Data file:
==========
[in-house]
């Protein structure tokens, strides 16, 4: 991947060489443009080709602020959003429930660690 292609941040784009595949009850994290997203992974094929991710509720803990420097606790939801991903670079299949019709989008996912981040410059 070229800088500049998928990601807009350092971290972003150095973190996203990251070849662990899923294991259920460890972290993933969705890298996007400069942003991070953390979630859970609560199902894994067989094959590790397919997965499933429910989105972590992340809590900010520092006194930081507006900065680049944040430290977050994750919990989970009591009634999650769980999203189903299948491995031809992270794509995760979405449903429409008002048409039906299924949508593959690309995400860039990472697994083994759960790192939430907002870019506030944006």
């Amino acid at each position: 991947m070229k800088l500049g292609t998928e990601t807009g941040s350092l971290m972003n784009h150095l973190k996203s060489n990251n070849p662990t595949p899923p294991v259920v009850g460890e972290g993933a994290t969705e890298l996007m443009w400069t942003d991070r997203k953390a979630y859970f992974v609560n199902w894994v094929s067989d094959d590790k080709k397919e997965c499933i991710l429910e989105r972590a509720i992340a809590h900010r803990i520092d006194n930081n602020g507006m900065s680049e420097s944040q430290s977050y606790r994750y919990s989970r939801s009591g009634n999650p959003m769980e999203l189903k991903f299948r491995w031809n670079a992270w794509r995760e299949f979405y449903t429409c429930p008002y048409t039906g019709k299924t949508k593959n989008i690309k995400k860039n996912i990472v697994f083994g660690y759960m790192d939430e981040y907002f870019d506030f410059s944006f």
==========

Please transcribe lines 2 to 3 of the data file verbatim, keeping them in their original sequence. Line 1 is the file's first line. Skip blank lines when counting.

């Protein structure tokens, strides 16, 4: 991947060489443009080709602020959003429930660690 292609941040784009595949009850994290997203992974094929991710509720803990420097606790939801991903670079299949019709989008996912981040410059 070229800088500049998928990601807009350092971290972003150095973190996203990251070849662990899923294991259920460890972290993933969705890298996007400069942003991070953390979630859970609560199902894994067989094959590790397919997965499933429910989105972590992340809590900010520092006194930081507006900065680049944040430290977050994750919990989970009591009634999650769980999203189903299948491995031809992270794509995760979405449903429409008002048409039906299924949508593959690309995400860039990472697994083994759960790192939430907002870019506030944006």
């Amino acid at each position: 991947m070229k800088l500049g292609t998928e990601t807009g941040s350092l971290m972003n784009h150095l973190k996203s060489n990251n070849p662990t595949p899923p294991v259920v009850g460890e972290g993933a994290t969705e890298l996007m443009w400069t942003d991070r997203k953390a979630y859970f992974v609560n199902w894994v094929s067989d094959d590790k080709k397919e997965c499933i991710l429910e989105r972590a509720i992340a809590h900010r803990i520092d006194n930081n602020g507006m900065s680049e420097s944040q430290s977050y606790r994750y919990s989970r939801s009591g009634n999650p959003m769980e999203l189903k991903f299948r491995w031809n670079a992270w794509r995760e299949f979405y449903t429409c429930p008002y048409t039906g019709k299924t949508k593959n989008i690309k995400k860039n996912i990472v697994f083994g660690y759960m790192d939430e981040y907002f870019d506030f410059s944006f």